Fifty-nine percent of the subjects in a study in the Archives of Physical Medicine and Rehabilitation presented significant personality change after experiencing a traumatic brain injury. The most obvious of these changes include “neuroticism, extraversion, and conscientiousness,” particularly in patients with frontal and temporal lesions. 

In a more recent study published in the American Journal Health of Behavior, students active in sports who have experienced concussion showed a higher risk for depressive symptoms, self-harm, and poor mental health. Thus, a psychological evaluation following a TBI is essential to facilitate a better treatment plan for the patient.

The Impact of TBI to the Brain

Scientists cannot pinpoint the exact reason why traumatic brain injuries can change one’s personality. However, experts in neuro-rehab widely believe that TBI affects the intricate connections between the cerebral cortex and the limbic system. 

The cerebral cortex helps the brain process memory, cognition, perception, and awareness. The limbic system, located below the cerebral cortex, is the center for brain functions like emotions and behaviors.

Experts at the NYU Langone Medical Center say that only 10 to 20 percent of patients may develop mood and anxiety problems after one concussion. This is a small but otherwise significant minority. 

Some experts in post-acute rehabilitation also believe that patients who experience TBI are already in an exceptionally stressful situation. People respond to any form of extreme trauma in the body differently.

Some TBI survivors may end up doing or saying things they don’t mean while other patients become more emotional than they were before they suffered a TBI.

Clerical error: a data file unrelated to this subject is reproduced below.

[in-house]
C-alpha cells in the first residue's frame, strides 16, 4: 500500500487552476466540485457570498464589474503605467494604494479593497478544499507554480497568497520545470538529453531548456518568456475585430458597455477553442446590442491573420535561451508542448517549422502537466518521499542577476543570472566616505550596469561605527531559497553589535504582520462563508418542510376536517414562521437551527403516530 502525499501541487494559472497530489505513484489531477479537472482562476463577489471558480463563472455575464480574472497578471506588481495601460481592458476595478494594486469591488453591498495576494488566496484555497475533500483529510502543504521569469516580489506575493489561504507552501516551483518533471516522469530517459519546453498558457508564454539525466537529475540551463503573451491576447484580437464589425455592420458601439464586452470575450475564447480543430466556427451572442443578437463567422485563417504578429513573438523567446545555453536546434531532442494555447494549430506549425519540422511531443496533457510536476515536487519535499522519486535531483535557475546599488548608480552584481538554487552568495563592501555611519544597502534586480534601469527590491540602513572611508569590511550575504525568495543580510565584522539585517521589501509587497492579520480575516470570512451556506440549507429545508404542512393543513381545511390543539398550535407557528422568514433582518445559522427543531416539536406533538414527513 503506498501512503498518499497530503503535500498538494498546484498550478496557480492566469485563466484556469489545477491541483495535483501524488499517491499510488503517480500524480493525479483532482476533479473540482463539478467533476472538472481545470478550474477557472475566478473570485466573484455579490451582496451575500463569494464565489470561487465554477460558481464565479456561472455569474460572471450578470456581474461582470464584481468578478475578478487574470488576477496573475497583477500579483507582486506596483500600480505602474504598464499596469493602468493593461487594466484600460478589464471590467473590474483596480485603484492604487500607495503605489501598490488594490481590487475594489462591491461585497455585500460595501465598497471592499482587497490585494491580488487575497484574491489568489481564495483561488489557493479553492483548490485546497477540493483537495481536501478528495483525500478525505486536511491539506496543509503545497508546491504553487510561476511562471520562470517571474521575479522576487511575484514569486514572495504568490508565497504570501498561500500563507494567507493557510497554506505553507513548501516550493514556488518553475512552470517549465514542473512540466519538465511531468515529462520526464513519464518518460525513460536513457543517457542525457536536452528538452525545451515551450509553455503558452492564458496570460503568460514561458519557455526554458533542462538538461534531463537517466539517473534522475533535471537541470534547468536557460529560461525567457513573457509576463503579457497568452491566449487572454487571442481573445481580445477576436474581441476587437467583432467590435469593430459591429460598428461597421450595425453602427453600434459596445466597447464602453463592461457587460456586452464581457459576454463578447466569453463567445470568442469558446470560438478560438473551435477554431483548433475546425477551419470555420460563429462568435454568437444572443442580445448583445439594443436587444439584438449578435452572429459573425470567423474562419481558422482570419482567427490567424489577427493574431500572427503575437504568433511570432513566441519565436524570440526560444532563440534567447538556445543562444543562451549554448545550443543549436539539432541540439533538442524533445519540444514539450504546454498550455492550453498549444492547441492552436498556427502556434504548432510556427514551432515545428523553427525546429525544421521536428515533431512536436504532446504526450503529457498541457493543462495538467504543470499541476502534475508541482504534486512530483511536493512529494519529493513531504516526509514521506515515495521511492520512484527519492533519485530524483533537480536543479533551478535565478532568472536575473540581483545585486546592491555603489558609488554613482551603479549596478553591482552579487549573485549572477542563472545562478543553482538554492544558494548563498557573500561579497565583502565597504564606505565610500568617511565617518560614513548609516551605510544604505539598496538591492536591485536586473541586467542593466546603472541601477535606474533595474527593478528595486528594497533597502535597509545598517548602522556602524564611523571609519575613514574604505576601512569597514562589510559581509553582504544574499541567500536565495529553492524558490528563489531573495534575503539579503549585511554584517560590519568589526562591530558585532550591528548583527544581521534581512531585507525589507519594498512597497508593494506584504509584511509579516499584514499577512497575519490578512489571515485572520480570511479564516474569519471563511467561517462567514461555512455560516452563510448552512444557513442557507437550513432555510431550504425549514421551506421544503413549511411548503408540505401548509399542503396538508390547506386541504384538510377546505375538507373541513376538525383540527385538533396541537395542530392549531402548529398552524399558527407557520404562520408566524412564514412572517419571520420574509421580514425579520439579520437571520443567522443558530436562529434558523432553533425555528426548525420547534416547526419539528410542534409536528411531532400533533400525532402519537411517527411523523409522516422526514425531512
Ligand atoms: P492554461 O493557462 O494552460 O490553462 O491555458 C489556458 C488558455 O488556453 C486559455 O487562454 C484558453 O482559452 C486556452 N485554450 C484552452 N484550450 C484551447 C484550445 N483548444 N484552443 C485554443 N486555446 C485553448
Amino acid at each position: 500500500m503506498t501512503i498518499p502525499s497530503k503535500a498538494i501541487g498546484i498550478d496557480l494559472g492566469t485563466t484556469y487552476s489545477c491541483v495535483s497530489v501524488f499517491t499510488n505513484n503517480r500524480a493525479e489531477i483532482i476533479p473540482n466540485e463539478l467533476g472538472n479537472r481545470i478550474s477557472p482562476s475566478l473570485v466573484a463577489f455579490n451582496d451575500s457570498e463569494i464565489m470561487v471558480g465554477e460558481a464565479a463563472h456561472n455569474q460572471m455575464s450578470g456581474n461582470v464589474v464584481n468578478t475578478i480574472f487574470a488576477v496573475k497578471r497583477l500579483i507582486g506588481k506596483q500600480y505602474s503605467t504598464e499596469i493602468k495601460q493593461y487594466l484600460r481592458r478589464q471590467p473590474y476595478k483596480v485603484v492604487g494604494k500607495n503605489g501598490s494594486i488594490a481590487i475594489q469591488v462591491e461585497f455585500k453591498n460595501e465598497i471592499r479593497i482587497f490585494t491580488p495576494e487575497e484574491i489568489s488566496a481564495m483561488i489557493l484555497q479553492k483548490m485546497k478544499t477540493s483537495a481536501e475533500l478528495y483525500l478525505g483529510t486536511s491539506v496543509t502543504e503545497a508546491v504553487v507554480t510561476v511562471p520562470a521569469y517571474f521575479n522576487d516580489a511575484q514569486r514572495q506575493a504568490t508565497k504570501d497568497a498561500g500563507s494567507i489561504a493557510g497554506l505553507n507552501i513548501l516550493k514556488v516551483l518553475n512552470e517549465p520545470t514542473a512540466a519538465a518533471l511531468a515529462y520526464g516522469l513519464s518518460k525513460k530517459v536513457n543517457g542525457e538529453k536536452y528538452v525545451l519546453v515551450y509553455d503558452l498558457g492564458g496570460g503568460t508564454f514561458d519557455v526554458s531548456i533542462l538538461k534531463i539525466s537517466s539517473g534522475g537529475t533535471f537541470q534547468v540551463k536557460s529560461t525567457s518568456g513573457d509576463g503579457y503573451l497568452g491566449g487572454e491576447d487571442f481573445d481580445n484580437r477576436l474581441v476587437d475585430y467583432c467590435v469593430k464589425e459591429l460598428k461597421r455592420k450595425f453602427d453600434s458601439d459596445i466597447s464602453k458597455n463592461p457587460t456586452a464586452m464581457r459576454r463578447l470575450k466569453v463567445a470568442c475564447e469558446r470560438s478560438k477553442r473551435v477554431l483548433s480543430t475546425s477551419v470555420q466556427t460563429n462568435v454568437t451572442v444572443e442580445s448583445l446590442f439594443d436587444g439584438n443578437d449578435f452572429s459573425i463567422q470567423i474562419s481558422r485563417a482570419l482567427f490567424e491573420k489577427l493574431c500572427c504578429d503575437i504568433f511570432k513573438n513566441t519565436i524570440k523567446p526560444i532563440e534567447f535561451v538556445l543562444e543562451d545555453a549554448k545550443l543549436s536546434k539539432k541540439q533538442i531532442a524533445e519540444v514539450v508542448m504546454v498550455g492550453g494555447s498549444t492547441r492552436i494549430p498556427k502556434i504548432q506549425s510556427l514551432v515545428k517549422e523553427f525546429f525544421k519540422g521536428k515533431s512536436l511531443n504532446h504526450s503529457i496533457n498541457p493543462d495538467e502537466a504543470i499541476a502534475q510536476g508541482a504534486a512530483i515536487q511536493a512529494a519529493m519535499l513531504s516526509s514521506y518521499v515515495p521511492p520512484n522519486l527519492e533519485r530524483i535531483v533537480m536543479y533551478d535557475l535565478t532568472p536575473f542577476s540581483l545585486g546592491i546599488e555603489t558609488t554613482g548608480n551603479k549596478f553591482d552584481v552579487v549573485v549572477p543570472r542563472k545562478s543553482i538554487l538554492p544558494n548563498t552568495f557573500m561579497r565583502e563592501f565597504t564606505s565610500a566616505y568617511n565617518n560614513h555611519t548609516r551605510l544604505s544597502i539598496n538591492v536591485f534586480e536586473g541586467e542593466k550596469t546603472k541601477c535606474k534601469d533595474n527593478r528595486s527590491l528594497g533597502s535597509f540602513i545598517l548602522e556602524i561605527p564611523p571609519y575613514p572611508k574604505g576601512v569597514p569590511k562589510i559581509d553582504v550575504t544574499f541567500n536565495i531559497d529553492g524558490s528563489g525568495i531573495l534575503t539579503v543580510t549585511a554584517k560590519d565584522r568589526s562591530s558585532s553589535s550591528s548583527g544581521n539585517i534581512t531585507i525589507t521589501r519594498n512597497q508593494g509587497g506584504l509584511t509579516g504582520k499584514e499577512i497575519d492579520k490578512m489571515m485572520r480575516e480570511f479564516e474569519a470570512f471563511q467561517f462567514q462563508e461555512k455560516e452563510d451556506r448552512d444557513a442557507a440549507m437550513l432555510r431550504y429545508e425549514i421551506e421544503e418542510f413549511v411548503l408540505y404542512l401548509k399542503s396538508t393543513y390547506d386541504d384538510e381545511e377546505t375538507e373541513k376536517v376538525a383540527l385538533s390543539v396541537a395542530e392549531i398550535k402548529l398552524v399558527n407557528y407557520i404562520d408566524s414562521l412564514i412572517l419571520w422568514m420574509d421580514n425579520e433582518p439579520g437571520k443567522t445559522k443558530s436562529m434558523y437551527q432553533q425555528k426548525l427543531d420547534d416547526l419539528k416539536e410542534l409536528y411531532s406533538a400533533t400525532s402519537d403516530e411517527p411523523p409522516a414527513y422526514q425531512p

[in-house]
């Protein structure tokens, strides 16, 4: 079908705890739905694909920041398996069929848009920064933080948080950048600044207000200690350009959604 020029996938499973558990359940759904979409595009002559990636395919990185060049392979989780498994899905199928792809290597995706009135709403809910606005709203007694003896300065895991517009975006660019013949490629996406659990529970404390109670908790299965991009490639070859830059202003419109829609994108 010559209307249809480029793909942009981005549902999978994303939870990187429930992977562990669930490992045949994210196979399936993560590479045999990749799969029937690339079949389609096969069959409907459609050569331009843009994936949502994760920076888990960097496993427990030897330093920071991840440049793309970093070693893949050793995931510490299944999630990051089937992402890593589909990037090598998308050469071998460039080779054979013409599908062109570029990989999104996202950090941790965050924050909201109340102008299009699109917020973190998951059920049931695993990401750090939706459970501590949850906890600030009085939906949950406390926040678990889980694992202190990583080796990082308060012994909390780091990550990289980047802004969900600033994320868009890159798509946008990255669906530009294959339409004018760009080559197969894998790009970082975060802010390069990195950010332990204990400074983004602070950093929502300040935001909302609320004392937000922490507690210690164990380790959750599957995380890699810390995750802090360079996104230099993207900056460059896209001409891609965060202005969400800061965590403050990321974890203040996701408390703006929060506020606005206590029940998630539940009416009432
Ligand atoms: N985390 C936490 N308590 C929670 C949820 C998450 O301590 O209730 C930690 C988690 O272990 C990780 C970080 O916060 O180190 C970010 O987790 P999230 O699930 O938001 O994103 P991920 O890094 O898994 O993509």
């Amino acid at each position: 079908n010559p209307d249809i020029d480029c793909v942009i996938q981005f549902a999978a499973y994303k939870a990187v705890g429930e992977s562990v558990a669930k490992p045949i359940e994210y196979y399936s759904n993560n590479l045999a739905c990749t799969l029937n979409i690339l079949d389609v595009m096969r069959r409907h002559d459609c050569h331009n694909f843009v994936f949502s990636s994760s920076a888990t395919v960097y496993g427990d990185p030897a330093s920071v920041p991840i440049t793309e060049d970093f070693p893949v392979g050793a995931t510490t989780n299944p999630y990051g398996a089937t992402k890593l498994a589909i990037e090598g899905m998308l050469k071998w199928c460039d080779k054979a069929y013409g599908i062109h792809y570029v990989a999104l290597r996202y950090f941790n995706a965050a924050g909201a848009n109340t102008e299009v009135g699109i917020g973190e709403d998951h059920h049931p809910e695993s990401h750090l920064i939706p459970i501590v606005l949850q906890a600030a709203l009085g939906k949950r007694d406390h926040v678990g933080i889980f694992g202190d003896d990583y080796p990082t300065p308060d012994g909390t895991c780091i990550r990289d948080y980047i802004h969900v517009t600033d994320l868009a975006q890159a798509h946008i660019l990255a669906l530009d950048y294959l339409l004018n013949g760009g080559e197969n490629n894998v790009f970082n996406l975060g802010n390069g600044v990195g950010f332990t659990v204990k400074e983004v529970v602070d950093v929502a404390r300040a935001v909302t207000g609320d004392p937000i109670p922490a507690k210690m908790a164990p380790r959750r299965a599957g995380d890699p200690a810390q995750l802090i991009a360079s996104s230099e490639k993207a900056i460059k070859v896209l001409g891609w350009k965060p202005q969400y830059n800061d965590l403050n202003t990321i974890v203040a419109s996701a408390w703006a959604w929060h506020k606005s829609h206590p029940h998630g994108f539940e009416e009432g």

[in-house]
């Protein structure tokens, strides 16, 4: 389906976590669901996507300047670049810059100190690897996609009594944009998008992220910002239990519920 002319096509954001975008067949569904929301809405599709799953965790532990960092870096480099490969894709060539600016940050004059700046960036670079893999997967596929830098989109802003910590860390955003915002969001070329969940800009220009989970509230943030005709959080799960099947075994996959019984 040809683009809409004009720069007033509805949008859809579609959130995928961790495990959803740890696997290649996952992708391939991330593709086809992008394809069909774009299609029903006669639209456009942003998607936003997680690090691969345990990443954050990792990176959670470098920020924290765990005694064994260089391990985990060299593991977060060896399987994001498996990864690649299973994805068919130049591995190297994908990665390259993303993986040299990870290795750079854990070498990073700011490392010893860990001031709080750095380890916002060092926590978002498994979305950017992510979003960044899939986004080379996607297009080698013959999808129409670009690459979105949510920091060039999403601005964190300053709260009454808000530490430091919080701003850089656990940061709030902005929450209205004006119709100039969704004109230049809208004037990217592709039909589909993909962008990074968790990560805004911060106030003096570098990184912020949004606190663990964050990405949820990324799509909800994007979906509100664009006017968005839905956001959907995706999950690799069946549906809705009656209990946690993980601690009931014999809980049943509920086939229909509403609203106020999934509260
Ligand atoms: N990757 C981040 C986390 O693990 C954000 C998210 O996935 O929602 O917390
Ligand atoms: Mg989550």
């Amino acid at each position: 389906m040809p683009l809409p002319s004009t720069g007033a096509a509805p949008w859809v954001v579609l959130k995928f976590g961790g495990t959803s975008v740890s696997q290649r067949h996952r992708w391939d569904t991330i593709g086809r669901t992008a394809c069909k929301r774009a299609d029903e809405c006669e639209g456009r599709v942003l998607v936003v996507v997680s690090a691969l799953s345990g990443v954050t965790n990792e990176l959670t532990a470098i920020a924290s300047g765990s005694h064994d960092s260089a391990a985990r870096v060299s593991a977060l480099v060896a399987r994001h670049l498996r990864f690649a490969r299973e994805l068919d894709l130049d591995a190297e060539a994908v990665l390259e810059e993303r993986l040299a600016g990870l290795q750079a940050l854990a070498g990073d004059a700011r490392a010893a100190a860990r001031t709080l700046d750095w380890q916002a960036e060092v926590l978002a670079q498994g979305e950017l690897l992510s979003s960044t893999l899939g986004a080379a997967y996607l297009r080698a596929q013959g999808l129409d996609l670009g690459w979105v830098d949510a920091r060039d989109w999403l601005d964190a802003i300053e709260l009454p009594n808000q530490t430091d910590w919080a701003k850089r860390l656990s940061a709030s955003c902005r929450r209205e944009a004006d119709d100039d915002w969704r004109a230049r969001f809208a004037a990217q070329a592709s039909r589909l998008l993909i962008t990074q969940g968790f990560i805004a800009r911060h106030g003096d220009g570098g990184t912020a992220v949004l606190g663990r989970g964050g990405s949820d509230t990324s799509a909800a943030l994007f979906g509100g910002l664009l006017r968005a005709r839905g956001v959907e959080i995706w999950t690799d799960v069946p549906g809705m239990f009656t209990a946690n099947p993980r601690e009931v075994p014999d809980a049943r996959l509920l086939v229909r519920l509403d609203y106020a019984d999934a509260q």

Some patients present heightened aggression and quickly become frustrated and short-tempered. For others, the changes could be subtle and less significant. 

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What To Do With This Outcome

Needless to say, it’s challenging for many patients to recover from a traumatic brain injury. It’s important, however, to recognize the emotion, and understand why these changes happen, to prevent a full-blown mental illness.

Families or friends around the patient must also be sensitive to these changes. Support from a professional is also paramount as therapy and neuro-rehab may help the patient manage and even correct these personality changes. 

Learn more about Neulife post-acute rehabilitation

NeuLife is a Residential Post-Acute Rehab facility specializing in brain injury rehabilitation. As one of the post-acute rehabilitation centers in Florida, its program includes physical medicine and rehabilitation, medical management, psychiatric and neuropsychological services, physical, occupational, speech, and cognitive therapies, behavioral, dietary and vocational counseling, and more.

Beautifully situated on 43 acres in Mount Dora, Florida, its inpatient rehab facility comprises over 60,000 square feet and contains 54 private rooms or suites. If you would like more information about NeuLife Rehabilitation Services, please contact us.



The material contained on this site is for informational purposes only and DOES NOT CONSTITUTE THE PROVIDING OF MEDICAL ADVICE, and is not intended to be a substitute for independent professional medical judgment, advice, diagnosis, or treatment. Always seek the advice of your physician or other qualified healthcare providers with any questions or concerns you may have regarding your health.